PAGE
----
First thing I heard on the radio this morning was that the London Metal Exchange was going back to open-outcry trading. First email I opened was from my granddaughter's school explaining that 'bubbles', staggered arrival times and spaced out seating were no longer required. It seems that the nation's hive-mind of popular opinion now holds that the pandemic is over and everything is getting back to nearly the old normal.

Later we learned that 41,192 new cases were reported today, covid related hospital admissions are averaging almost a thousand per day and deaths are averaging over a hundred per day.

The pandemic, despite any wishful thinking by a great many people, is very much not over.

Vaccination is a bonus, of course, reducing the death rate dramatically, though infection, transmission and long-term disease, while reduced, are not prevented. JCVI argued against covid vaccination for children because they are not directly very much at risk. Rubella causes only a mild illness in children yet we vaccinate them all to protect pregnant women and their babies from what is often a disastrous illness. The vaccination reluctance of some members of the JCVI is inexplicable. 

As I've been saying to anyone who would listen (not many) since February 2020, if nobody met anybody else outside their own household for about a month the pandemic would be over.

Of course that's hard to achieve; folk like to eat and have the light on. We do need a very strict lockdown, with every security and mitigation measure we can think of for the few who do have to meet others. That will drive R down well below 1, and prevalence will soon drop to the level at which an effective track, trace, isolate and support system can work. Then the pandemic will be over and the virus eliminated in short order.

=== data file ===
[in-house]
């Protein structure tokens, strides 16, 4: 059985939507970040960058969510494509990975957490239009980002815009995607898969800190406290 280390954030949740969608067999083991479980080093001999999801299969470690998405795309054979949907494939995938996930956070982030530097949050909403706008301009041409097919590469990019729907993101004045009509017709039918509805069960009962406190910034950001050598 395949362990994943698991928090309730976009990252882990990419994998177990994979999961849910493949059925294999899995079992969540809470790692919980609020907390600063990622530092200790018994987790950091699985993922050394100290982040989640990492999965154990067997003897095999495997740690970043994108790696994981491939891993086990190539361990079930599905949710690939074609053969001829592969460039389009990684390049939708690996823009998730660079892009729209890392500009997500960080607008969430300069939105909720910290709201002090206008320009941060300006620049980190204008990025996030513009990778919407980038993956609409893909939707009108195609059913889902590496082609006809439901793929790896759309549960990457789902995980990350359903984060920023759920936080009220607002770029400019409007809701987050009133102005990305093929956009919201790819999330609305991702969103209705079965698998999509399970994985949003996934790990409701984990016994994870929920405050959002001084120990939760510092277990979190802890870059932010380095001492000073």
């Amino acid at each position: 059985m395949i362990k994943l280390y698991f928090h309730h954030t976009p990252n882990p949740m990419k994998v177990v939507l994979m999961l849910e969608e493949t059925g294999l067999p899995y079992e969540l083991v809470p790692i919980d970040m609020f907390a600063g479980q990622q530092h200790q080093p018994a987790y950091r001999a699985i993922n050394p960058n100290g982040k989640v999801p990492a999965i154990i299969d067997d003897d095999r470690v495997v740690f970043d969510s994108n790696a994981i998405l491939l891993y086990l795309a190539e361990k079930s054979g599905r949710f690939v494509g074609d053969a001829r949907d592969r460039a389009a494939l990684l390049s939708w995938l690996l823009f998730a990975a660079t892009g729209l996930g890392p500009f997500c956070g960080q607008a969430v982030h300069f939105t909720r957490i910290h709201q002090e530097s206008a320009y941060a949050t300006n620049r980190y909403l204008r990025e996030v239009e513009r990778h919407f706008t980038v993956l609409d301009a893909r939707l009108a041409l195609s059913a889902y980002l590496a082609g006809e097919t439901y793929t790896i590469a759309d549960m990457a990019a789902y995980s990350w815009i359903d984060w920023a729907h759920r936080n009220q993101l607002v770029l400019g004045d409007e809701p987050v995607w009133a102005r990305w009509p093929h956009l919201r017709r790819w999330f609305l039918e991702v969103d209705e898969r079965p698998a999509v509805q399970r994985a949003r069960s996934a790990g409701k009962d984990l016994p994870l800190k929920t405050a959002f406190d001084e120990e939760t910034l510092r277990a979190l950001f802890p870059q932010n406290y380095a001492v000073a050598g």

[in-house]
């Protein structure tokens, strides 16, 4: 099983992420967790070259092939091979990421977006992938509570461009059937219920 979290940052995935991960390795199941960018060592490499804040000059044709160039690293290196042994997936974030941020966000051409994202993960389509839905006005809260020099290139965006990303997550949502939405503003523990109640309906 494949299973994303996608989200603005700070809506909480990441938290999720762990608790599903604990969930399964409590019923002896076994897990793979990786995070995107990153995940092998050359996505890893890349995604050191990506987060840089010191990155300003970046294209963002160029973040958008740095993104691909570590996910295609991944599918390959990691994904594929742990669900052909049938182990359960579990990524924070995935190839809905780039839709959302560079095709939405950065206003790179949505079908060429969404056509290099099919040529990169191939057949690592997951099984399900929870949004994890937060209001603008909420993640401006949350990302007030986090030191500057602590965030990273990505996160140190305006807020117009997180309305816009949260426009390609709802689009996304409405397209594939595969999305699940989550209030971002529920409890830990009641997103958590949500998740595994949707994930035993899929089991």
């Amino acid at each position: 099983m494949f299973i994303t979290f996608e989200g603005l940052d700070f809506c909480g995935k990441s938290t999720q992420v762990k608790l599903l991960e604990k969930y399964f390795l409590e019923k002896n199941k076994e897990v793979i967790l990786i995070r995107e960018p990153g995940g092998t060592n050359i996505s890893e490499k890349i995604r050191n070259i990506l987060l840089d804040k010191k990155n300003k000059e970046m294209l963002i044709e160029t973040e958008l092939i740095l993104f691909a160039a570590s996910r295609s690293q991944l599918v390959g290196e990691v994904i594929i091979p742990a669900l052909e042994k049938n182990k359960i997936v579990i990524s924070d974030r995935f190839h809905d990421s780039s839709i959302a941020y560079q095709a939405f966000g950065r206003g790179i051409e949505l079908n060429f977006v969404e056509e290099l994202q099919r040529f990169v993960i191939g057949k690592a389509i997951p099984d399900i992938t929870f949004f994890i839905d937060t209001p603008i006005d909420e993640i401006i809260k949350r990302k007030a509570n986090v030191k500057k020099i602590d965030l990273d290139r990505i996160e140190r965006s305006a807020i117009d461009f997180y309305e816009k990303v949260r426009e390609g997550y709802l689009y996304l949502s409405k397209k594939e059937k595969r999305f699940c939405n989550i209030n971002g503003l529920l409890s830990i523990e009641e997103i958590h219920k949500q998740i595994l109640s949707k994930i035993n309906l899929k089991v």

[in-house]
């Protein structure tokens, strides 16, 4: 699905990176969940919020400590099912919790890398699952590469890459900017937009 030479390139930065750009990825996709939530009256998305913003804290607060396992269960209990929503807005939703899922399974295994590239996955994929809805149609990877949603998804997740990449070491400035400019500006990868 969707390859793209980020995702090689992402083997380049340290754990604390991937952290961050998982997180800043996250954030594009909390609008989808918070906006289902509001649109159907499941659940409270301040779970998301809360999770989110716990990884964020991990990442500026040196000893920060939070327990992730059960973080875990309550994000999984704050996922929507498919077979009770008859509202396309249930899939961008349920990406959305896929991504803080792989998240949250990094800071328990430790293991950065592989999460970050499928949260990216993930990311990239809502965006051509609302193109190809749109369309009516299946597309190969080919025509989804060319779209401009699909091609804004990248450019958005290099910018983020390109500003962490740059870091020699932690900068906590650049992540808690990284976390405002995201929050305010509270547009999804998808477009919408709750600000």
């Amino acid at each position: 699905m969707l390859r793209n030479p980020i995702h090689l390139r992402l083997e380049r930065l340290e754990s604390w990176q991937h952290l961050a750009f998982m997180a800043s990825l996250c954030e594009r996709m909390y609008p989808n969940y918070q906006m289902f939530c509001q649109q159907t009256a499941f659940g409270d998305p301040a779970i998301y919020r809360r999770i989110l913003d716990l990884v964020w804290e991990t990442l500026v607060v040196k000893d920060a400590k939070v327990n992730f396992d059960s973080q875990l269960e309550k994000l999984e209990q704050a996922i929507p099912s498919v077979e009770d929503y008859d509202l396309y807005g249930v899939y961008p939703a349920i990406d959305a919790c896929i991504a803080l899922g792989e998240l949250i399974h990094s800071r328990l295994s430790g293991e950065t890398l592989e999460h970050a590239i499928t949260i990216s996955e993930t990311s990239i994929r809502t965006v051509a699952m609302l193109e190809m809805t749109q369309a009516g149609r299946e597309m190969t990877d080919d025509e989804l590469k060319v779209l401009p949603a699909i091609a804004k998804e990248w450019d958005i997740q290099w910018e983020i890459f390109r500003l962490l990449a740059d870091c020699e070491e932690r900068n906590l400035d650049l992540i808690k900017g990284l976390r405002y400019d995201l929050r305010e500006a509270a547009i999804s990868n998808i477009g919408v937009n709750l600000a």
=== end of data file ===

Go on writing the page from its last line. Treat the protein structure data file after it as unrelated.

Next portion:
All of that is as true now as it was in early 2020, before 150,000 avoidable deaths occurred. (To date Covid-19 has been named on the death certificate of 156,119 people.) Politically it is now harder to achieve than first time round.

Tragically, our government has not the slightest intention of doing what is required to eliminate the virus and end the pandemic. Instead it will muddle along, avoiding the complete collapse of the NHS as its primary goal, and, as the Prime Minister indicated, taking it on the chin and letting the bodies pile high.

The stark choice before us is between:

1. A few weeks of very strict lockdown and other appropriate measures that will end the pandemic in weeks, or

2. Allowing the pandemic to continue indefinitely, with repeated cycles of new variants, booster jabs and the inevitable extra death, disease and suffering it will cause.

Tragically, our government will again make the wrong choice. Because popular opinion trumps science.

At least the men (yes, all men) of the LME will be able to shout at each other to fix the day's prices for copper and aluminium. So that's all right.


Wednesday, September 01, 2021

Quantum Mechanics and the Penrose Rose

The illustration in my previous article was not just to look pretty. It's an oil painting I did a few years ago inspired by Roger Penrose, physicist and creator of aperiodic 'Penrose Tilings'. 

Creating the picture involved cutting out a lot of pieces of card in three shapes of rhombus, with point angles of either 18, 36 or 72 degrees. The cards were then arranged to make a tiling, no gaps or overlaps, to create the design. The pattern has five-fold rotational symmetry (ignoring the colours) but is aperiodic in that the pattern will never repeat itself going outwards, not to the ends of the Universe. It would never work for printing a roll of wallpaper.